Archive for April 10th, 2010
Ever thought of testing your DNA? If you’re from the Reggio Calabria area of Italy, and more so from Martone, Gioiosa Ionica, or Grotteria then you may want to read about the Calabria DNA Project.
Here’s a bit about the Project Goals which have been taken directly from the website:
Calabria DNA Project
The Calabria DNA project has two main goals:
One is to investigate the ethnic and genetic diversity of Calabria as shown through the DNA of the descendants of those born in Calabria. In most cases project members are the grandchildren and great-grandchildren of Calabrians. But, through the genetic story told in their yDNA and mtDNA, we can discover the heritage of Calabrians over the centuries. We hope that some of what we learn through the results of this project can contribute to the knowledge of human migrations being studied by population geneticists.
The second goal, especially as we recruit more members, is to actually establish connections – a common ancestor – between some members. Genetic genealogy is a new tool in genealogy research that can supplement and help make breakthroughs in traditional records-based research. Once that common ancestor has been discovered, then much more productive research in the records can help fill out family trees.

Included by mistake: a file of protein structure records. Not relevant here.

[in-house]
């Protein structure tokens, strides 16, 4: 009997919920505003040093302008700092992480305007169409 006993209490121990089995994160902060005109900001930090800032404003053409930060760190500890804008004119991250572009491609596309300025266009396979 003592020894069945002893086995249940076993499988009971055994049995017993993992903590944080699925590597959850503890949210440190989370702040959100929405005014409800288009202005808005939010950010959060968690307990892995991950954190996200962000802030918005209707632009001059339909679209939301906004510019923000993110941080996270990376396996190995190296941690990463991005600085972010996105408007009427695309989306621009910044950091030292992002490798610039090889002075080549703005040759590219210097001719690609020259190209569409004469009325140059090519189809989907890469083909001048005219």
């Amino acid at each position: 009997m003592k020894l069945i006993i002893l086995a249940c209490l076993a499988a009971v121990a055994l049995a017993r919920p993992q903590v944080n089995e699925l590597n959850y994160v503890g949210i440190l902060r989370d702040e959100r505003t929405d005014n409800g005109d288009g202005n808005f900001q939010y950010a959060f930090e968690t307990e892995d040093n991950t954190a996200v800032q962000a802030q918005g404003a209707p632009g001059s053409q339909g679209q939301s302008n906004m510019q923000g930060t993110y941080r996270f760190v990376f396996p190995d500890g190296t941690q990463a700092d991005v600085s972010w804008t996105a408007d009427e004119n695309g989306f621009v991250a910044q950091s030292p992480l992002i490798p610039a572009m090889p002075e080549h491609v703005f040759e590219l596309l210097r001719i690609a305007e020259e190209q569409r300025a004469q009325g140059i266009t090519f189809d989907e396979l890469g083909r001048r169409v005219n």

This is a project endorsed by some of the top geneticists today, including L. Luca Cavalli Sforza of Stanford University and Dr. Michael Hammer of the University of Arizona.
For more information or to join the project, please contact the group administrator, Louis Loccisano at Louis@calabriadna.com
If you’re looking for vital records from Cosenza Province in Calabria then make sure you check out the Cosenza Archive site . The records and image extractions available range from 1800 -1900. They also provide access to actual images of births acts, marriage acts and WW1 Draft Registration Cards. Not only do you have the option to view many records from the site but you can also save copies to your desktop (for personal research as they are watermarked) or you can order an actual hard copy of the image from the archive.
I was able to trace 11 generations of my family using the information on the site. It was very easy to use and offered several search options *but* be careful of transcription errors – there are plenty. The site is updated frequently with new images and information being added weekly – I always find something new when I log on. I love the fact that the sources are also listed on each extracted piece which makes sourcing the data in your files that much easier.
If you haven’t registered to use the site, then you should do so now. Activation can take anywhere from a few minutes to a few days. I was lucky – I was allowed access within 10 minutes of registering and now find myself a regular visitor there.
Let me know what you think….